loneliness epidemic, Societal musings

My Loving Wife (Japan’s Loneliness Epidemic)

Sho kissed Arianna goodbye, picked up his briefcase, and walked towards Tokyo station. Despite being one of the busiest stations in the world, it is eerily quiet on the trains. Wearing masks of serenity as they cover up their everyday anxieties, passengers prefer to be the sound of silence as they wait for their destinations. Or perhaps, they don’t have anyone to talk to.

Not unlike the other riders, Sho spent the length of his journey engaged in watching videos on his phone. As he entered his office building to begin yet another drudgerous day at work, he already longed for his wife, Arianna. Unlike his colleagues who always seemed to have an ongoing banter with their wives, Sho was satisfied with his marriage. She never argued with him, and accepted him exactly the way he was. She also never had any external commitments when he wanted to spend time with her. Sho’s colleagues resentfully listened to stories of Sho and Arianna’s seamless date nights. Frustrated by their distasteful domestic lives, some harbored strong desires to punch out Sho’s teeth. To make matters worse, the ruthlessly long hours at work added to the growing pile of domestic tension.

Lonely at home and dejected after receiving an abysmal performance review at work, Yoku’s delirious state of mind seriously considered the possibility of committing suicide. Cringe-worthy as it may sound, such thoughts can almost feel commonplace to Tokyo residents, as they read about growing cases of suicide in the daily morning newspapers. “Cereal and suicide” memes added to the dark humor on social media.

Having no one to share his grievances with, Yoku felt exceptionally lonely that day. He had typically trained himself to feign looks of excitement, but on this particular day, he burst into a fit of rage when Sho started bragging about another one of his perfect date nights with Arianna.

“When can we meet this demi-god Arianna you always speak so highly of?” lashed out Yoku. Our wives could learn a thing or two from her. And for the single men, we can know what to look for in our future partners, shall fate ever be so kind as to find us mates who come even remotely close to matching Arianna’s loving nature,” retorted Yoku in a puff of angry breath underlying a tone of mockery.

The other colleagues jeered and heads turned to watch the ensuing drama. A few seconds went by. Not wanting to let this golden opportunity pass, Hariku brazenly suggested dinner at Sho’s place.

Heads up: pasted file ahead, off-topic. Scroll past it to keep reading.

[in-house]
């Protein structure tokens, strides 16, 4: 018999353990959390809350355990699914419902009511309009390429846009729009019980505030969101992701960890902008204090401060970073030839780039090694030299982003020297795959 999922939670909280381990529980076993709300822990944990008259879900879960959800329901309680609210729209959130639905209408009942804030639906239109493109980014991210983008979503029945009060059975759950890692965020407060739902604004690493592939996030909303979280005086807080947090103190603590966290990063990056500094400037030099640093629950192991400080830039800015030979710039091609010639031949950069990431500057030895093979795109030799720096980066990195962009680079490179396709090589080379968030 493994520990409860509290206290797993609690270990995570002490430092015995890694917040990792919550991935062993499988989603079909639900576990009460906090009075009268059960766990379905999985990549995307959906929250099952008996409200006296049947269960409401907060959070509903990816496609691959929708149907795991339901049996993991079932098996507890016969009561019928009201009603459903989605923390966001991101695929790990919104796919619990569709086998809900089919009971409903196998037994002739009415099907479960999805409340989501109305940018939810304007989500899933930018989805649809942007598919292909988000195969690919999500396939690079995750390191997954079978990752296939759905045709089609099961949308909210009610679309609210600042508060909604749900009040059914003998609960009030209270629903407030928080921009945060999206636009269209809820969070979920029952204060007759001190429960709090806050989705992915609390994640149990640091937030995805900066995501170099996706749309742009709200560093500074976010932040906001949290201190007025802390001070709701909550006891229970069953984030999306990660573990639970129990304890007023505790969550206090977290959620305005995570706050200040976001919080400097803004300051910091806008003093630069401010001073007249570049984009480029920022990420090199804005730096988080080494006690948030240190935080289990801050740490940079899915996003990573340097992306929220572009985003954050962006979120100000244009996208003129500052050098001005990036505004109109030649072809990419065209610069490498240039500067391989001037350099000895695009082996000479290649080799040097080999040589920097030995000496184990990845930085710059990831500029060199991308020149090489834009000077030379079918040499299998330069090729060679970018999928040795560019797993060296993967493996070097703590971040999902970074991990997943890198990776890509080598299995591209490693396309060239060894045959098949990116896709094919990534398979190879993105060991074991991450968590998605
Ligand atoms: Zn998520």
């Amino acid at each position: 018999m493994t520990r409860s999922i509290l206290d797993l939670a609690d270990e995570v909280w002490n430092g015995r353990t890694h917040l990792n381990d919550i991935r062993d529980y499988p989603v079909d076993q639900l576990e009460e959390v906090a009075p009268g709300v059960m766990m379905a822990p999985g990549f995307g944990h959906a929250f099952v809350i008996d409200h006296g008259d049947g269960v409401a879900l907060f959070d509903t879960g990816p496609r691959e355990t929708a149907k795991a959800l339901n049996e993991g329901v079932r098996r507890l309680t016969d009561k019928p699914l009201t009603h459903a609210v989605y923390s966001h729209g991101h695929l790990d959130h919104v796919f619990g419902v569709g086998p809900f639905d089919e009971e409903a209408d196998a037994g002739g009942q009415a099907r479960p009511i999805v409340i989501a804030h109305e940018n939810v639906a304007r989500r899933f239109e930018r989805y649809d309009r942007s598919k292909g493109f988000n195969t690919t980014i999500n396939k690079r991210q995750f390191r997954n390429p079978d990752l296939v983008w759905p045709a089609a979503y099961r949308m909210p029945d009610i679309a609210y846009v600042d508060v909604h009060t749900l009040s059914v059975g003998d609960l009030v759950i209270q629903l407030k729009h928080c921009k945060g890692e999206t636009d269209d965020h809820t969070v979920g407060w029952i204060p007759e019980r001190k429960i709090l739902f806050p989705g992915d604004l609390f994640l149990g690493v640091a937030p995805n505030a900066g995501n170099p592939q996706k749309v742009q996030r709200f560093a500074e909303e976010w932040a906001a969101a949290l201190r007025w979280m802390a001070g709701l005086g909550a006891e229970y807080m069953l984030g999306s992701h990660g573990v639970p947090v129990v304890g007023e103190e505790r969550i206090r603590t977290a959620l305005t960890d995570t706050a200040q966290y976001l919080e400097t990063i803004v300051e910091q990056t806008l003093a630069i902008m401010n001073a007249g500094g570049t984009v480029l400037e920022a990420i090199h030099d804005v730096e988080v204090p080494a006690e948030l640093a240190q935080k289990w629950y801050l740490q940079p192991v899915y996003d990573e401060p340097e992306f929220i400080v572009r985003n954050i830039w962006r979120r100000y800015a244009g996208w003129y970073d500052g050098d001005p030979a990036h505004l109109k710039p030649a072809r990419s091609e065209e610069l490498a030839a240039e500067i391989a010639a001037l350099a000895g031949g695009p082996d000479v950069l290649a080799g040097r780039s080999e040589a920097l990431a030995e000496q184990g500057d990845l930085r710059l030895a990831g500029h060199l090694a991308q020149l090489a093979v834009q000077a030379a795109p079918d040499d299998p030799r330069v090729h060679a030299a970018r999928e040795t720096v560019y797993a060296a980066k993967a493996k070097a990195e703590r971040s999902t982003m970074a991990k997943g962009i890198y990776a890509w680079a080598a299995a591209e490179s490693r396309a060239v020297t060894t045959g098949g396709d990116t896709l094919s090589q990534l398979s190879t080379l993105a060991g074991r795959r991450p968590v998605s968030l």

“I’m sure Ms. Arianna would be delighted to spend a joyous evening in the company of her darling husband’s friends,” shouted Hariku in sly humor. Hariku’s snide comment did the job — Sho’s vanity had been pierced. Donning a cool air, as if the events of the last five minutes had not taken place, Sho announced, “All you disenchanted souls are invited to feed at my place on Saturday night at 8pm. Now, I’m off to meet Arianna.” Sho stormed off as his colleagues croaked behind him.

The office gossip revolved around Saturday night’s dinner in the days leading up to this highly anticipated event. Dressed in their finest attire, two couples, Yoku, and Hariku bought some wine and headed over to Sho’s house. For over half an hour, the guests sat in the living room, indulging in wine and mindless chatter, but there was no sign of Arianna. Sho exclaimed that Arianna was cooking in the kitchen and would be there to greet her guests any minute.

The clock signaled the passing of a full hour, and the impatience of the guests made the air stifling to breath in. Shamless Hariku started to make his way to the kitchen, but Sho blocked his path, calling him ill-mannered and relenting to escorting Arianna from the kitchen.

“Everyone — meet my wife, Arianna,” croaked Sho, as he stepped back into the living room.

He was carrying a robot doll in his hand.

……………

Author Notes:

This fictional story is meant to raise awareness around the loneliness epidemic and high suicide rates in Japan. Japanese robot sex dolls are not fantasy; people are resorting to robot companions as family life seems to be disintegrating.

Although the story is based in Japan, which faces exorbitantly high cases of loneliness, this is becoming a growing problem across the world with the proliferation of technology. While some technology companies are selling their robots as a means to help people combat this loneliness, to me, it is worrisome to replace human connection with machines.

Please share the story if you think it will help raise further awareness around the issue, or inspire people to take action. Additionally, if anyone knows of ways to help mitigate these problems, please do comment.

Further references and notes:

(1) Suicide rates in Japan and Overwork: CNN, Nippon, Nikkei Review

(2) Loneliness epidemic in Japan: JapanTimes, HuffPost, BBC

(3) Japan robots and sex dolls: BBC, DailyMailUK

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